Thank you for your reply and I understand your points. However before I mark this as solved you still haven't answered my last question, When do you know whether to write more code for the sake of readability or shorter code that's maybe more difficult to understand at first glance for the sake of efficiency or performance? For example for some people the ternary operator is more difficult to understand what's going on rather than just writing if statements. Is it longer? yes but It's obvious what I'm trying to do.

   

When do you know whether to write more code for the sake of readability or
shorter code that's maybe more difficult to understand at first glance?

Here's an example from another post.

I defined a bool, named showingSheet, that decides if a slide up sheet should be displayed. I want to set this variable to true, if the array of items is empty. This is a long version of that logic:

@State private var showingSheet = false
... snip ...

if ( myList.items.count == 0 ) {
    showingSheet = true 
    } else {
    showingSheet = false
}

Perfectly fine code, but verbose. What may trouble some, is the way the programmer needs to know the internal structure of my class. Here the programmer needs to know that I have a property named items, and that property is an array. Then they have to select an array function to determine if the array has content.

This is a long chunk of code.

Alternative

Instead, I added a computed variable in my class named itemsIsEmpty. This var returns a boolean if the internal array is empty or not. The benefit here is I can protect the inner elements of my class from others who may want to use it in their code. Additionally, I provide a convenience variable for the programmer. They don't need to know my class' structure, but they get the same features.

The other benefit, in my opinion, is this approach greatly simplifies updating the showingSheet variable. showingSheet only needs to be true if the internal array is empty. Luckily there's a variable that provides that exact information!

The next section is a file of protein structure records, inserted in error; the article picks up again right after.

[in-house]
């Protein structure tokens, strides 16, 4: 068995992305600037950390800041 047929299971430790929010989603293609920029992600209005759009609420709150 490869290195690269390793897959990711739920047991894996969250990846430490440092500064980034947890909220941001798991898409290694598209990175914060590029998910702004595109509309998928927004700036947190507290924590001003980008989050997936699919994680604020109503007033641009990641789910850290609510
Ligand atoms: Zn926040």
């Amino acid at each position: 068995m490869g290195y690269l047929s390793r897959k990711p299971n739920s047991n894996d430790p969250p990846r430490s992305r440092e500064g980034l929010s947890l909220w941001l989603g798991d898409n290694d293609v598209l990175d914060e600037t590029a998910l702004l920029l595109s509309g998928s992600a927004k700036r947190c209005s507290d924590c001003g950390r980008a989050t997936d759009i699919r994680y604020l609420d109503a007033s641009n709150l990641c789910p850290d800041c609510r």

Here's a more terse version of that logic:

@State private var showingSheet = false
... snip ...

showingSheet = myList.itemsIsEmpty

Which is easier to understand?

I think the first example looks like a plate full of C++ spaghetti 🍝 logic. I think it's easier to 'read' the second as it follows a single line of logic.

1      

Addressing another point...

{...factor code...} for the sake of efficiency or performance?

Your iPhone or iPad can execute millions of logic decisions each second. MILLIONS! When you drag your finger across its screen your iPhone is performing tens of thousands of calculations determining distances, velocity, pressures, directions, pauses, and more. iOS is highly tuned and the Apple silicon processors are insane.

I think trying to re-write a ternary operation into a longer if-statement for the sake of efficiency or performance is completely unnecessary. Your iPhone won't even feel it.

Keep Coding!

1      

Thank you both for answering my questions, I feel better now that I got some clarity!